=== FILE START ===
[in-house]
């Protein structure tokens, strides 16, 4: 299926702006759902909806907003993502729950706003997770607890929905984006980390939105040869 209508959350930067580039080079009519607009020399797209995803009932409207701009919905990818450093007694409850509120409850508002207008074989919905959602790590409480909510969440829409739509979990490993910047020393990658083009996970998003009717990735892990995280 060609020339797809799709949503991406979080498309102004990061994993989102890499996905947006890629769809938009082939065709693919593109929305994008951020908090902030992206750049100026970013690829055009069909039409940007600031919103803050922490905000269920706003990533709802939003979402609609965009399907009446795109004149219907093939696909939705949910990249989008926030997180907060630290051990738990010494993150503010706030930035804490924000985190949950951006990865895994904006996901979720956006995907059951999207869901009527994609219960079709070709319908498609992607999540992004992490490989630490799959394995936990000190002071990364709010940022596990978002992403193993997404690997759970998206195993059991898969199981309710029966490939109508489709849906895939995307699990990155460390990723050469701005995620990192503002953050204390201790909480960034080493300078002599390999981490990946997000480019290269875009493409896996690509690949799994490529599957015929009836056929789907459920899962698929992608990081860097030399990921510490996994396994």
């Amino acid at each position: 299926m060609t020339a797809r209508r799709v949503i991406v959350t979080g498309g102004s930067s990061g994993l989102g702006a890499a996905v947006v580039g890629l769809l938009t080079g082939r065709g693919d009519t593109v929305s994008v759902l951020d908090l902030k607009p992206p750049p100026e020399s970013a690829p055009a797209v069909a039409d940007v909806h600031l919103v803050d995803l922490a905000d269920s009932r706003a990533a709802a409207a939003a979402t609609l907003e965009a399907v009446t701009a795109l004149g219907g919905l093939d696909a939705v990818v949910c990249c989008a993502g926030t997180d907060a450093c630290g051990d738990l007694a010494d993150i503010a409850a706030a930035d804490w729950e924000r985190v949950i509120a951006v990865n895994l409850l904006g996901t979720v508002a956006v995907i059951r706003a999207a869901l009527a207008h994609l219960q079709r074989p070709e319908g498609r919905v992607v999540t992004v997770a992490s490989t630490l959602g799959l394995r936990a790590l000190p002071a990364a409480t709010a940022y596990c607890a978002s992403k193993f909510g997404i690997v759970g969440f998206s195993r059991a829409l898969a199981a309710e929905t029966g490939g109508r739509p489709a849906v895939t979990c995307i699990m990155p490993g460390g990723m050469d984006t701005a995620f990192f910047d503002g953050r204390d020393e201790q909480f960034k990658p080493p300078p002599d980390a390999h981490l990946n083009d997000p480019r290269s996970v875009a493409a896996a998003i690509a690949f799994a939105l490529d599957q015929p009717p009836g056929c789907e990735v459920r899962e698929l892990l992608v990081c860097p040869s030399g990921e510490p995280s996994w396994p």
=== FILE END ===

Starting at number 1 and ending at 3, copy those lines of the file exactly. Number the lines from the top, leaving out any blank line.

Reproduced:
[in-house]
């Protein structure tokens, strides 16, 4: 299926702006759902909806907003993502729950706003997770607890929905984006980390939105040869 209508959350930067580039080079009519607009020399797209995803009932409207701009919905990818450093007694409850509120409850508002207008074989919905959602790590409480909510969440829409739509979990490993910047020393990658083009996970998003009717990735892990995280 060609020339797809799709949503991406979080498309102004990061994993989102890499996905947006890629769809938009082939065709693919593109929305994008951020908090902030992206750049100026970013690829055009069909039409940007600031919103803050922490905000269920706003990533709802939003979402609609965009399907009446795109004149219907093939696909939705949910990249989008926030997180907060630290051990738990010494993150503010706030930035804490924000985190949950951006990865895994904006996901979720956006995907059951999207869901009527994609219960079709070709319908498609992607999540992004992490490989630490799959394995936990000190002071990364709010940022596990978002992403193993997404690997759970998206195993059991898969199981309710029966490939109508489709849906895939995307699990990155460390990723050469701005995620990192503002953050204390201790909480960034080493300078002599390999981490990946997000480019290269875009493409896996690509690949799994490529599957015929009836056929789907459920899962698929992608990081860097030399990921510490996994396994």
């Amino acid at each position: 299926m060609t020339a797809r209508r799709v949503i991406v959350t979080g498309g102004s930067s990061g994993l989102g702006a890499a996905v947006v580039g890629l769809l938009t080079g082939r065709g693919d009519t593109v929305s994008v759902l951020d908090l902030k607009p992206p750049p100026e020399s970013a690829p055009a797209v069909a039409d940007v909806h600031l919103v803050d995803l922490a905000d269920s009932r706003a990533a709802a409207a939003a979402t609609l907003e965009a399907v009446t701009a795109l004149g219907g919905l093939d696909a939705v990818v949910c990249c989008a993502g926030t997180d907060a450093c630290g051990d738990l007694a010494d993150i503010a409850a706030a930035d804490w729950e924000r985190v949950i509120a951006v990865n895994l409850l904006g996901t979720v508002a956006v995907i059951r706003a999207a869901l009527a207008h994609l219960q079709r074989p070709e319908g498609r919905v992607v999540t992004v997770a992490s490989t630490l959602g799959l394995r936990a790590l000190p002071a990364a409480t709010a940022y596990c607890a978002s992403k193993f909510g997404i690997v759970g969440f998206s195993r059991a829409l898969a199981a309710e929905t029966g490939g109508r739509p489709a849906v895939t979990c995307i699990m990155p490993g460390g990723m050469d984006t701005a995620f990192f910047d503002g953050r204390d020393e201790q909480f960034k990658p080493p300078p002599d980390a390999h981490l990946n083009d997000p480019r290269s996970v875009a493409a896996a998003i690509a690949f799994a939105l490529d599957q015929p009717p009836g056929c789907e990735v459920r899962e698929l892990l992608v990081c860097p040869s030399g990921e510490p995280s996994w396994p």